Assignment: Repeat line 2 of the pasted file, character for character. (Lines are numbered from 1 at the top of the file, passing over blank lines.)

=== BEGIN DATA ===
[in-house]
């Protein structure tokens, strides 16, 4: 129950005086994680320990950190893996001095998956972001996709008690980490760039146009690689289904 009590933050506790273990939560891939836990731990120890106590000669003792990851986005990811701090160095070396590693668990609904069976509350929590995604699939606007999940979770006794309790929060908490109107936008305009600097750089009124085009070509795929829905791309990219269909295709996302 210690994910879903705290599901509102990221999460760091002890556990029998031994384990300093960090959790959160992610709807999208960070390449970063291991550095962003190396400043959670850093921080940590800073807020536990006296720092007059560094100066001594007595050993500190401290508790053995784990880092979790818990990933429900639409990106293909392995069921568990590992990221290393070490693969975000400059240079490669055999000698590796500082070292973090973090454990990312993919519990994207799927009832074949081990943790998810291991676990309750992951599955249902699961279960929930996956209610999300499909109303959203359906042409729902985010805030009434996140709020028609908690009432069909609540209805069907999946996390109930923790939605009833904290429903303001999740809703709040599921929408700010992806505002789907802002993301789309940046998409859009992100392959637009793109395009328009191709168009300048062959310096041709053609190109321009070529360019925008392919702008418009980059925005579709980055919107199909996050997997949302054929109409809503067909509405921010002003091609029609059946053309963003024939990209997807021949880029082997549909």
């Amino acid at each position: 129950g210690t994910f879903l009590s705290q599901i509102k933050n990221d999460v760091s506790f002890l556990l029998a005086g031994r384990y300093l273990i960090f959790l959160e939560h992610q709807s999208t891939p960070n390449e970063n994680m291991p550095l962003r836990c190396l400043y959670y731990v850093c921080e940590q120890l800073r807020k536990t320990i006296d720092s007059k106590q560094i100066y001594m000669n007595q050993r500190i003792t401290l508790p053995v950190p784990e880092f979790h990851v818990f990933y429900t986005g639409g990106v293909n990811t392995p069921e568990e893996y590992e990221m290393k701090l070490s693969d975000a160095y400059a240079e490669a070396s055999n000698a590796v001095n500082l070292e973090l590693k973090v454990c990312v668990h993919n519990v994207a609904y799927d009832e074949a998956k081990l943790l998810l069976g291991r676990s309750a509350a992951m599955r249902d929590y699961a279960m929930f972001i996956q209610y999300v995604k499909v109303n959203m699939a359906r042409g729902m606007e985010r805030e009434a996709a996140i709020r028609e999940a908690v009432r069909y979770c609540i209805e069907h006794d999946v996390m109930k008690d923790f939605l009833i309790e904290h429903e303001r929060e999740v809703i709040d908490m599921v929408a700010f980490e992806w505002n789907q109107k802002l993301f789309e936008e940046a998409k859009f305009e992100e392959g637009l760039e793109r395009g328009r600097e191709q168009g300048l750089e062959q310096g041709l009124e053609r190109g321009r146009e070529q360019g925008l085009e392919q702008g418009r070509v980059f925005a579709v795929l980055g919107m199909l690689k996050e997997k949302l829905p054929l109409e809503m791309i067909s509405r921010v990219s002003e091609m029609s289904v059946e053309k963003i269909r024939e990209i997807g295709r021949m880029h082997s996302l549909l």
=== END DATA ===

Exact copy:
């Protein structure tokens, strides 16, 4: 129950005086994680320990950190893996001095998956972001996709008690980490760039146009690689289904 009590933050506790273990939560891939836990731990120890106590000669003792990851986005990811701090160095070396590693668990609904069976509350929590995604699939606007999940979770006794309790929060908490109107936008305009600097750089009124085009070509795929829905791309990219269909295709996302 210690994910879903705290599901509102990221999460760091002890556990029998031994384990300093960090959790959160992610709807999208960070390449970063291991550095962003190396400043959670850093921080940590800073807020536990006296720092007059560094100066001594007595050993500190401290508790053995784990880092979790818990990933429900639409990106293909392995069921568990590992990221290393070490693969975000400059240079490669055999000698590796500082070292973090973090454990990312993919519990994207799927009832074949081990943790998810291991676990309750992951599955249902699961279960929930996956209610999300499909109303959203359906042409729902985010805030009434996140709020028609908690009432069909609540209805069907999946996390109930923790939605009833904290429903303001999740809703709040599921929408700010992806505002789907802002993301789309940046998409859009992100392959637009793109395009328009191709168009300048062959310096041709053609190109321009070529360019925008392919702008418009980059925005579709980055919107199909996050997997949302054929109409809503067909509405921010002003091609029609059946053309963003024939990209997807021949880029082997549909």